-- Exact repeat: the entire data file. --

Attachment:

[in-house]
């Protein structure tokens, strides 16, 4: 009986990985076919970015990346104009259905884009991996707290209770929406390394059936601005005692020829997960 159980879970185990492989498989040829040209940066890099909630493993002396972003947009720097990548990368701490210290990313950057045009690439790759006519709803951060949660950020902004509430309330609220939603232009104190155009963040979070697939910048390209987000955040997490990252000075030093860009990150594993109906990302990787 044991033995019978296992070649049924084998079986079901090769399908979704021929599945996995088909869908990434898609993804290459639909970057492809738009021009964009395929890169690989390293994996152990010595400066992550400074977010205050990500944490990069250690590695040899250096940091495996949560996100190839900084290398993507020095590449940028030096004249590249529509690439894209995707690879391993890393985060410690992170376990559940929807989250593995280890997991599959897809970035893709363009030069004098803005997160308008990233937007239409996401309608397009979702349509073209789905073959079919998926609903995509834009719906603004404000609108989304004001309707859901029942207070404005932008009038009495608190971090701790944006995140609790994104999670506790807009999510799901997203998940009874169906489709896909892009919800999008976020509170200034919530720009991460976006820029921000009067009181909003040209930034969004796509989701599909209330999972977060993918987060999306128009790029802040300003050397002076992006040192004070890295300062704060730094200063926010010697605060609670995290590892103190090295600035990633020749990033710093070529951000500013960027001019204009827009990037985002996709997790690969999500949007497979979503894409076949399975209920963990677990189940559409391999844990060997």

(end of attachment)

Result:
[in-house]
């Protein structure tokens, strides 16, 4: 009986990985076919970015990346104009259905884009991996707290209770929406390394059936601005005692020829997960 159980879970185990492989498989040829040209940066890099909630493993002396972003947009720097990548990368701490210290990313950057045009690439790759006519709803951060949660950020902004509430309330609220939603232009104190155009963040979070697939910048390209987000955040997490990252000075030093860009990150594993109906990302990787 044991033995019978296992070649049924084998079986079901090769399908979704021929599945996995088909869908990434898609993804290459639909970057492809738009021009964009395929890169690989390293994996152990010595400066992550400074977010205050990500944490990069250690590695040899250096940091495996949560996100190839900084290398993507020095590449940028030096004249590249529509690439894209995707690879391993890393985060410690992170376990559940929807989250593995280890997991599959897809970035893709363009030069004098803005997160308008990233937007239409996401309608397009979702349509073209789905073959079919998926609903995509834009719906603004404000609108989304004001309707859901029942207070404005932008009038009495608190971090701790944006995140609790994104999670506790807009999510799901997203998940009874169906489709896909892009919800999008976020509170200034919530720009991460976006820029921000009067009181909003040209930034969004796509989701599909209330999972977060993918987060999306128009790029802040300003050397002076992006040192004070890295300062704060730094200063926010010697605060609670995290590892103190090295600035990633020749990033710093070529951000500013960027001019204009827009990037985002996709997790690969999500949007497979979503894409076949399975209920963990677990189940559409391999844990060997």